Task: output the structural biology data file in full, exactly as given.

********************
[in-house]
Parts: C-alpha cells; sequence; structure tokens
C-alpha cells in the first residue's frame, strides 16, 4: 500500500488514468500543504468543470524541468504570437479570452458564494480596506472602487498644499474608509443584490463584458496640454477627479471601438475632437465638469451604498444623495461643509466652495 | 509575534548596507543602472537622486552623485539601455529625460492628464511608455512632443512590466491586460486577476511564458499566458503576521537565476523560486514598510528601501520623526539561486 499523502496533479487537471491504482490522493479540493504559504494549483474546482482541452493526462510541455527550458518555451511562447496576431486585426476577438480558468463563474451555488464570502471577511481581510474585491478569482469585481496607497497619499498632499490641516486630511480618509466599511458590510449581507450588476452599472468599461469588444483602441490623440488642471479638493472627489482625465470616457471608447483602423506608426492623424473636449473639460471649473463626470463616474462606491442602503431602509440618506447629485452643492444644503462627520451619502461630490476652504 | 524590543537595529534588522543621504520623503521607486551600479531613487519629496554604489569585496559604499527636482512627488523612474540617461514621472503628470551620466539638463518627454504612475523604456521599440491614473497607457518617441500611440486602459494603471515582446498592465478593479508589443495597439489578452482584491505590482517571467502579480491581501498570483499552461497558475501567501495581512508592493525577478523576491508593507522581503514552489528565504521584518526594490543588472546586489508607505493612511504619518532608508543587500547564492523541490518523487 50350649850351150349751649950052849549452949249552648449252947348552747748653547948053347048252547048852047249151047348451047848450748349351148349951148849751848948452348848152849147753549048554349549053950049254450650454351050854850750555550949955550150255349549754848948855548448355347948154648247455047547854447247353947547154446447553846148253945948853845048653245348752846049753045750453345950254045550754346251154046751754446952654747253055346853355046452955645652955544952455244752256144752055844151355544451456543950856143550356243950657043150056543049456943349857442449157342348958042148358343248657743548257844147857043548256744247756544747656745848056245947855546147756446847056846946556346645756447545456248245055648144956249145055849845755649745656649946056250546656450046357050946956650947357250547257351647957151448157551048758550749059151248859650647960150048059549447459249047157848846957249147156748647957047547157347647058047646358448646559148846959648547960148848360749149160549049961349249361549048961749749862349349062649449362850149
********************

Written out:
[in-house]
Parts: C-alpha cells; sequence; structure tokens
C-alpha cells in the first residue's frame, strides 16, 4: 500500500488514468500543504468543470524541468504570437479570452458564494480596506472602487498644499474608509443584490463584458496640454477627479471601438475632437465638469451604498444623495461643509466652495 | 509575534548596507543602472537622486552623485539601455529625460492628464511608455512632443512590466491586460486577476511564458499566458503576521537565476523560486514598510528601501520623526539561486 499523502496533479487537471491504482490522493479540493504559504494549483474546482482541452493526462510541455527550458518555451511562447496576431486585426476577438480558468463563474451555488464570502471577511481581510474585491478569482469585481496607497497619499498632499490641516486630511480618509466599511458590510449581507450588476452599472468599461469588444483602441490623440488642471479638493472627489482625465470616457471608447483602423506608426492623424473636449473639460471649473463626470463616474462606491442602503431602509440618506447629485452643492444644503462627520451619502461630490476652504 | 524590543537595529534588522543621504520623503521607486551600479531613487519629496554604489569585496559604499527636482512627488523612474540617461514621472503628470551620466539638463518627454504612475523604456521599440491614473497607457518617441500611440486602459494603471515582446498592465478593479508589443495597439489578452482584491505590482517571467502579480491581501498570483499552461497558475501567501495581512508592493525577478523576491508593507522581503514552489528565504521584518526594490543588472546586489508607505493612511504619518532608508543587500547564492523541490518523487 50350649850351150349751649950052849549452949249552648449252947348552747748653547948053347048252547048852047249151047348451047848450748349351148349951148849751848948452348848152849147753549048554349549053950049254450650454351050854850750555550949955550150255349549754848948855548448355347948154648247455047547854447247353947547154446447553846148253945948853845048653245348752846049753045750453345950254045550754346251154046751754446952654747253055346853355046452955645652955544952455244752256144752055844151355544451456543950856143550356243950657043150056543049456943349857442449157342348958042148358343248657743548257844147857043548256744247756544747656745848056245947855546147756446847056846946556346645756447545456248245055648144956249145055849845755649745656649946056250546656450046357050946956650947357250547257351647957151448157551048758550749059151248859650647960150048059549447459249047157848846957249147156748647957047547157347647058047646358448646559148846959648547960148848360749149160549049961349249361549048961749749862349349062649449362850149